US billionaire Warren Buffett, said his firm National Indemnity’s $52-a-share bid for Transatlantic Holdings has expired.
The chairman and chief executive officer Nebraska-based Berkshire Hathaway told PBS television: “We made an offer about a week ago. That offer’s expired now.”
Ajit Jain, who heads Berkshire’s National Indemnity sent a letter on 5 August to Transatlantic CEO Robert Orlich that gave the New York-based reinsurer until the close of business 8 August to accept or reject the unsolicited proposal, according to a statement from Transatlantic.
Transatlantic said on Aug. 12 that it reached a confidentiality agreement with Berkshire as it seeks a better offer.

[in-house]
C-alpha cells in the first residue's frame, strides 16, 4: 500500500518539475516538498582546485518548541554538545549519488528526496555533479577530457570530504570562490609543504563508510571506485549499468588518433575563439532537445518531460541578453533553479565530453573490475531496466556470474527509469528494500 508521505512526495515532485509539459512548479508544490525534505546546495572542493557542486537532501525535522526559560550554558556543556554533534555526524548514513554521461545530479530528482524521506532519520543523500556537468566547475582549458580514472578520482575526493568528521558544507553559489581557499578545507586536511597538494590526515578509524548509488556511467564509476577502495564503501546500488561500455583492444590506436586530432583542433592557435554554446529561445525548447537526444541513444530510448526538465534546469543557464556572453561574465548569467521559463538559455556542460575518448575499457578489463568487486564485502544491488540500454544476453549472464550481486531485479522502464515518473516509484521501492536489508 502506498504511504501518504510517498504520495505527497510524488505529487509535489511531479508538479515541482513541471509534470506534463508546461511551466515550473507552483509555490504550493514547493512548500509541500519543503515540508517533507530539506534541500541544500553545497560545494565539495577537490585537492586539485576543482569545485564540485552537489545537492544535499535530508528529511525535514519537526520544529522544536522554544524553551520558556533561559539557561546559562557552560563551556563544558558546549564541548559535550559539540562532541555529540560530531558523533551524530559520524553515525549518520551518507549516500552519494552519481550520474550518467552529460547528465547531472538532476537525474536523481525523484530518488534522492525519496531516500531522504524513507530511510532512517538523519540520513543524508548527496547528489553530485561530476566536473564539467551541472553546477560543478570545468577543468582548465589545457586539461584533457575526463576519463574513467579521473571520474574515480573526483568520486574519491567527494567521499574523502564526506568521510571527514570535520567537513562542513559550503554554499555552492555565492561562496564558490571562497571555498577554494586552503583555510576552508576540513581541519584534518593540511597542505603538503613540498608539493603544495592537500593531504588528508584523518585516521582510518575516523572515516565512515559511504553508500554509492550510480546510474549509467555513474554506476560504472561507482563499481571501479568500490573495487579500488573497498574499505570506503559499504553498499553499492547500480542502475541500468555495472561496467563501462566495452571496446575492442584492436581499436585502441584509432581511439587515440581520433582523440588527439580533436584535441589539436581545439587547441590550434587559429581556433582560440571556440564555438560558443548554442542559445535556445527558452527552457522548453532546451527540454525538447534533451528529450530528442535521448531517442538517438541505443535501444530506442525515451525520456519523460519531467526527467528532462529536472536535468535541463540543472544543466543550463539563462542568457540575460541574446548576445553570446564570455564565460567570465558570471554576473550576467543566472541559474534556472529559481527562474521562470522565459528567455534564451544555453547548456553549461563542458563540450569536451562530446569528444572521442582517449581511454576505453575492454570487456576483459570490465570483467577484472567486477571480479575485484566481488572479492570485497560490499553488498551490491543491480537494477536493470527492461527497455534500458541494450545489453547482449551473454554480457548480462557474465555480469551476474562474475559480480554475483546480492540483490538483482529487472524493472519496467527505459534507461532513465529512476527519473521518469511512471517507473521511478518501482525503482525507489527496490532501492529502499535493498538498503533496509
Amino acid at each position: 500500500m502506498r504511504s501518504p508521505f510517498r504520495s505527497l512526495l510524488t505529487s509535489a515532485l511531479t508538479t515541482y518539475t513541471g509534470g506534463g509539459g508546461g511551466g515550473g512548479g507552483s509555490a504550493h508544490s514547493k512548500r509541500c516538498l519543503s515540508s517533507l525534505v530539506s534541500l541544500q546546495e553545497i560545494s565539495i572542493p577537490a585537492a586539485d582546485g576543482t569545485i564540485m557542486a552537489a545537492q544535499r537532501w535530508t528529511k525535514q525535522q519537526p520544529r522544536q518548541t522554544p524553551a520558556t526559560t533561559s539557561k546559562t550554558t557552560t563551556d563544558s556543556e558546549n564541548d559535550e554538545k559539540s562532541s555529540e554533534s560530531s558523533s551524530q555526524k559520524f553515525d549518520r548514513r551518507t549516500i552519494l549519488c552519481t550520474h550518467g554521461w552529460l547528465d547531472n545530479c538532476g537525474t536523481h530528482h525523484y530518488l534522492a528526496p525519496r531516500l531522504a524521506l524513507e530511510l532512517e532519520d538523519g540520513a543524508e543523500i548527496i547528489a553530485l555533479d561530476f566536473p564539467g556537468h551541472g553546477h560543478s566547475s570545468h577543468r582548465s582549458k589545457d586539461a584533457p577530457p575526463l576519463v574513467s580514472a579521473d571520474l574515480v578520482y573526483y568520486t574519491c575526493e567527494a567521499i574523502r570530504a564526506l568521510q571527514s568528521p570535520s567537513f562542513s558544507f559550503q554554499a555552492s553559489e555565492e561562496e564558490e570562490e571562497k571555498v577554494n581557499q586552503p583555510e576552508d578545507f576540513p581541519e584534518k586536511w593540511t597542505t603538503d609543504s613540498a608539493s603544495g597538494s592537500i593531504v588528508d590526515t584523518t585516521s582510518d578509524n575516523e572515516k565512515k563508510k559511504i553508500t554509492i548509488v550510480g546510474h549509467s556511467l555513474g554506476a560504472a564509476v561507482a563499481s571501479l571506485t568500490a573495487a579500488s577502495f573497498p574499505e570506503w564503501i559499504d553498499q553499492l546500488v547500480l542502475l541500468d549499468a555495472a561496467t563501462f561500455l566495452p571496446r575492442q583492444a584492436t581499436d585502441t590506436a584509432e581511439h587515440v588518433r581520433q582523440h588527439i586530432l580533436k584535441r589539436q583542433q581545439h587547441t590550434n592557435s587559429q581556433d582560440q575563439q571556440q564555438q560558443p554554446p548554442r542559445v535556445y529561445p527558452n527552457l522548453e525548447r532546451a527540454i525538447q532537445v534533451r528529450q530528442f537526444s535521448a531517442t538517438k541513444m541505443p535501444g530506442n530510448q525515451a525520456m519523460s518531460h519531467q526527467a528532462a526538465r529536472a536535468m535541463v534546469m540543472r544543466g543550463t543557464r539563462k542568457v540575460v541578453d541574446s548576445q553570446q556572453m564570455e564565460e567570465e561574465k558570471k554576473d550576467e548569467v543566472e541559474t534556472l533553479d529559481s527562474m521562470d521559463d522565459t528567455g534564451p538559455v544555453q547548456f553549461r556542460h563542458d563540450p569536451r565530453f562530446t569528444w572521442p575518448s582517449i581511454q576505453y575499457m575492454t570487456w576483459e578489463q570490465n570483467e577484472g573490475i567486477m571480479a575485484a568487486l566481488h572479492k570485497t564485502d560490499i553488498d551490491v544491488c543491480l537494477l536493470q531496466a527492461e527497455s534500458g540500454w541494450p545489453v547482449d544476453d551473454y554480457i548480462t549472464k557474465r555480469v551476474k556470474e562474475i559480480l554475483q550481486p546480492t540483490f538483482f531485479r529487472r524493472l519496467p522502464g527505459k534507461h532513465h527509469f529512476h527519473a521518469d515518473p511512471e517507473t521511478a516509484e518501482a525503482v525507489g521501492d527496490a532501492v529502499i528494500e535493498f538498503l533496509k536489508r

Transatlantic had already entered into a merger agreement with Allied World Assurance in June, and received a counter-bid from Validus in July.
Allied World's stock-for-stock offer valued Transatlantic at $44.22 a share on 5 August. Validus's combined cash and stock offer valued the company at $46.37 a share on the same day.
Transatlantic says the terms of the confidentiality agreement with National Indemnity are largely similar to those governing its confidentiality agreement with Allied World, and so include a standstill provision.
The standstill provision proved an obstacle to talks between Transatlantic and rival suitor Validus. Validus rejected the provision, arguing that agreeing to it would have prevented the company from taking its offer direct to Transatlantic shareholders. Transatlantic countered that the provision was necessary to protect its confidential information.
Validus is now pursuing Transatlantic's shareholders directly, bypassing the board, although it remains open to engaging with the board.